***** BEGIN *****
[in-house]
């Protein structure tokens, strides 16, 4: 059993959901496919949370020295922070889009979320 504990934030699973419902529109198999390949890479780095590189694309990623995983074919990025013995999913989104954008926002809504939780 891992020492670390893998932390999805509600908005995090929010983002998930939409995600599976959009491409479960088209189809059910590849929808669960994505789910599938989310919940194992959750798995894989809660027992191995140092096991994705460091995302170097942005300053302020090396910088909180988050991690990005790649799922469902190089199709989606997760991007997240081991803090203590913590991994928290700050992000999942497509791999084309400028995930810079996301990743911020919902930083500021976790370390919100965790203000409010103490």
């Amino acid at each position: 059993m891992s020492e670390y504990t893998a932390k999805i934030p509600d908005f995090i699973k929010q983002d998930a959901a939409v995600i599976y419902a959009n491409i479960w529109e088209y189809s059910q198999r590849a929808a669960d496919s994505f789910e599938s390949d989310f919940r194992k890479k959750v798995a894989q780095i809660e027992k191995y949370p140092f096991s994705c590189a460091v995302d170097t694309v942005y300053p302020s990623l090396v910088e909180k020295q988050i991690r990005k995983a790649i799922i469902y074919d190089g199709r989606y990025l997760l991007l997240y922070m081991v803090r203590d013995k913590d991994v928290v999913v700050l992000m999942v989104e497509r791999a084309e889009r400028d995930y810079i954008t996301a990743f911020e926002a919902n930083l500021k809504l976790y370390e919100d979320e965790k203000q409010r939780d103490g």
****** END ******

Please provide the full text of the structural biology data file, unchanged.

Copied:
[in-house]
């Protein structure tokens, strides 16, 4: 059993959901496919949370020295922070889009979320 504990934030699973419902529109198999390949890479780095590189694309990623995983074919990025013995999913989104954008926002809504939780 891992020492670390893998932390999805509600908005995090929010983002998930939409995600599976959009491409479960088209189809059910590849929808669960994505789910599938989310919940194992959750798995894989809660027992191995140092096991994705460091995302170097942005300053302020090396910088909180988050991690990005790649799922469902190089199709989606997760991007997240081991803090203590913590991994928290700050992000999942497509791999084309400028995930810079996301990743911020919902930083500021976790370390919100965790203000409010103490």
């Amino acid at each position: 059993m891992s020492e670390y504990t893998a932390k999805i934030p509600d908005f995090i699973k929010q983002d998930a959901a939409v995600i599976y419902a959009n491409i479960w529109e088209y189809s059910q198999r590849a929808a669960d496919s994505f789910e599938s390949d989310f919940r194992k890479k959750v798995a894989q780095i809660e027992k191995y949370p140092f096991s994705c590189a460091v995302d170097t694309v942005y300053p302020s990623l090396v910088e909180k020295q988050i991690r990005k995983a790649i799922i469902y074919d190089g199709r989606y990025l997760l991007l997240y922070m081991v803090r203590d013995k913590d991994v928290v999913v700050l992000m999942v989104e497509r791999a084309e889009r400028d995930y810079i954008t996301a990743f911020e926002a919902n930083l500021k809504l976790y370390e919100d979320e965790k203000q409010r939780d103490g």